English churchman and diplomat. A student of Abelard, John was one of the most learned of early medieval writers on moral and political matters. He was secretary to Theobald, archbishop of Canterbury, and to St Thomas à Becket, of whom he wrote a biography. From 1176 to 1180, he was bishop of Chartres. His two main works are the Polycraticus, a treatise on the principles of government, and the Metalogicus, a defence of logic showing considerable acquaintance with Aristotle.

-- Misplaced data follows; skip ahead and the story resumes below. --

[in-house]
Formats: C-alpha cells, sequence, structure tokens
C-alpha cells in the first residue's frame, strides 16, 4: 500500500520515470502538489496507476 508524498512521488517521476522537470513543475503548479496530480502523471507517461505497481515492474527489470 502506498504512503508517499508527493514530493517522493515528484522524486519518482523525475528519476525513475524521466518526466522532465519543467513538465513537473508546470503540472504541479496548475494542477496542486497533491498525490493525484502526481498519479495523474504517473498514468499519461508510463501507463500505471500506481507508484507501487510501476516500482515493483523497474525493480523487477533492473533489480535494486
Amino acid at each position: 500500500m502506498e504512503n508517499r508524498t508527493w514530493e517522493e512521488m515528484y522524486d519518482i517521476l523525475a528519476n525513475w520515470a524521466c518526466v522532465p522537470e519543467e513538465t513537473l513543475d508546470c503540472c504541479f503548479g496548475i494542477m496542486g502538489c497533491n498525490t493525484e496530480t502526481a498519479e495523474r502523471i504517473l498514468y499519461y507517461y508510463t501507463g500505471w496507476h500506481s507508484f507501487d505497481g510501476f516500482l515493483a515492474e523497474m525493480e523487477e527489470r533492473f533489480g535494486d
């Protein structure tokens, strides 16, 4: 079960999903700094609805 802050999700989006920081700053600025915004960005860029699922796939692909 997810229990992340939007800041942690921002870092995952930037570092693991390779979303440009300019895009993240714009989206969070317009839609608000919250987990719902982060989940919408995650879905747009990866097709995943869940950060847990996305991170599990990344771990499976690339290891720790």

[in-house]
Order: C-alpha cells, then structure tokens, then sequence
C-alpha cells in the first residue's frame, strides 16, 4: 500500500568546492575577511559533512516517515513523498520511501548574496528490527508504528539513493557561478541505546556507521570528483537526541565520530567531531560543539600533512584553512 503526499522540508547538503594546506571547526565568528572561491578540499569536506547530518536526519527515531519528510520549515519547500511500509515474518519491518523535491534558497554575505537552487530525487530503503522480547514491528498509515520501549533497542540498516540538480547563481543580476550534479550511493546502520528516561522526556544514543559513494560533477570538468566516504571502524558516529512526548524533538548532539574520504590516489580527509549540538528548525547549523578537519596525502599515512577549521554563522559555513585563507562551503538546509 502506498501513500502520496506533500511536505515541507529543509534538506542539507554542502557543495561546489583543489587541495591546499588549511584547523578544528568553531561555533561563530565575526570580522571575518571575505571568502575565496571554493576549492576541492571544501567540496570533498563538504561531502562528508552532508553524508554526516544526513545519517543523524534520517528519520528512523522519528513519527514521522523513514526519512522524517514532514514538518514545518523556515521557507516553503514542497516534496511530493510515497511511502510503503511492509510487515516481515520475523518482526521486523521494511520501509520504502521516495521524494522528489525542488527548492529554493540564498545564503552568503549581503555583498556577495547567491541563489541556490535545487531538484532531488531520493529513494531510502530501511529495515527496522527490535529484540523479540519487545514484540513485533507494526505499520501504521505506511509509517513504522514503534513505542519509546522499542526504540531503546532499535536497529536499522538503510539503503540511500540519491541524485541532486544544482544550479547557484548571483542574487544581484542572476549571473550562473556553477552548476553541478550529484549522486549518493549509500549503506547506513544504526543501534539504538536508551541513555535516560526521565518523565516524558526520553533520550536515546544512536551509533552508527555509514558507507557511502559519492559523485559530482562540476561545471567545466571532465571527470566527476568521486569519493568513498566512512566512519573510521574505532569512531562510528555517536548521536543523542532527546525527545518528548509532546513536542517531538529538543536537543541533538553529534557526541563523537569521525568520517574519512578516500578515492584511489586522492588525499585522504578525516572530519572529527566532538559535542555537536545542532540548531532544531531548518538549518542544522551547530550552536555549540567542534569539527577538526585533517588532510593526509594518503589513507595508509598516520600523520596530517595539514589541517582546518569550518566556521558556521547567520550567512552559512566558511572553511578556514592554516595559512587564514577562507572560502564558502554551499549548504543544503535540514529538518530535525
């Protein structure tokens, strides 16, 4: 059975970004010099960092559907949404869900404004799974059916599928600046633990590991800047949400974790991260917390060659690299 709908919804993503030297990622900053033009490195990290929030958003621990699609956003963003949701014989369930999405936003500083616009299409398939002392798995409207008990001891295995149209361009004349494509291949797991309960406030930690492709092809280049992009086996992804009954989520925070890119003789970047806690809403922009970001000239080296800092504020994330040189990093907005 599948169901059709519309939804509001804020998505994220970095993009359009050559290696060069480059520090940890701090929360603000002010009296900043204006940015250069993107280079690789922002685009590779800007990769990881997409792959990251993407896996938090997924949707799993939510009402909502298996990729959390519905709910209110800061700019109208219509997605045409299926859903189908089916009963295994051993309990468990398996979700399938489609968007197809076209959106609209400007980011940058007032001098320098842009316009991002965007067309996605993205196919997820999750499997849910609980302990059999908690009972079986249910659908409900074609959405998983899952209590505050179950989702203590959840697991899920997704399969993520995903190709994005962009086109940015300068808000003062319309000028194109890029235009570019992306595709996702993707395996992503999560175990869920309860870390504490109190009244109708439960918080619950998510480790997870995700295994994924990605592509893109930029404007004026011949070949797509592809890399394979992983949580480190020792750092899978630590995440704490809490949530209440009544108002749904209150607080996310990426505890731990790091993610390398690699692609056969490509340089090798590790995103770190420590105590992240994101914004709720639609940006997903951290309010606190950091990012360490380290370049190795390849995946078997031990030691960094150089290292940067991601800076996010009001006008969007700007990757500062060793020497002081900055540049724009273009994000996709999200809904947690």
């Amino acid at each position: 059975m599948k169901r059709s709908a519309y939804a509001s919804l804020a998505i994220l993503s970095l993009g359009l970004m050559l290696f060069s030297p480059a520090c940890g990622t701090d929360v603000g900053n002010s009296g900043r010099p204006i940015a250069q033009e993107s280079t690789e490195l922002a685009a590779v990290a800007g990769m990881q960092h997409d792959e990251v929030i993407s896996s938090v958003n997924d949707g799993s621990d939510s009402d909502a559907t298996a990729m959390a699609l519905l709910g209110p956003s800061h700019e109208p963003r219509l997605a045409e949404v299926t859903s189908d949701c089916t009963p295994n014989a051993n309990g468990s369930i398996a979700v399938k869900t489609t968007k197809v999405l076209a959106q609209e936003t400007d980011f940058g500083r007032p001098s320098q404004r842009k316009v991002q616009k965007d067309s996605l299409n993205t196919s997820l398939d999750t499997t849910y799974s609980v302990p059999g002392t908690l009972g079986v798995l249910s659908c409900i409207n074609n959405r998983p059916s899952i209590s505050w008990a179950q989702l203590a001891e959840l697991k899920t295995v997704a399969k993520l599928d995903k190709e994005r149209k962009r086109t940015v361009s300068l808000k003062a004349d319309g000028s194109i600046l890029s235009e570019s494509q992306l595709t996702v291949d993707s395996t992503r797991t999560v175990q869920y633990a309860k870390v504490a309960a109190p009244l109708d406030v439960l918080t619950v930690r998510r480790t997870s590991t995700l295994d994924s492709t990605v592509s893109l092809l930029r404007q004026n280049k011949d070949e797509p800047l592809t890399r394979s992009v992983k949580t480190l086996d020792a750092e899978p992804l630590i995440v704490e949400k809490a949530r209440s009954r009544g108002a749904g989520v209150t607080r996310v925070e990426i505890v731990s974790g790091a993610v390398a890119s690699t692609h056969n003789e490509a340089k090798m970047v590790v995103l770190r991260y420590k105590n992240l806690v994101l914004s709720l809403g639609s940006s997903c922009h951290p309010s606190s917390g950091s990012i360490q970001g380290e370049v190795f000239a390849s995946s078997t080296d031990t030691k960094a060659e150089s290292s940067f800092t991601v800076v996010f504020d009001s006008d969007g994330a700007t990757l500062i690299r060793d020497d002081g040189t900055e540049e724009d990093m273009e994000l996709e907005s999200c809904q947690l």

Subjects: Arts and Humanities.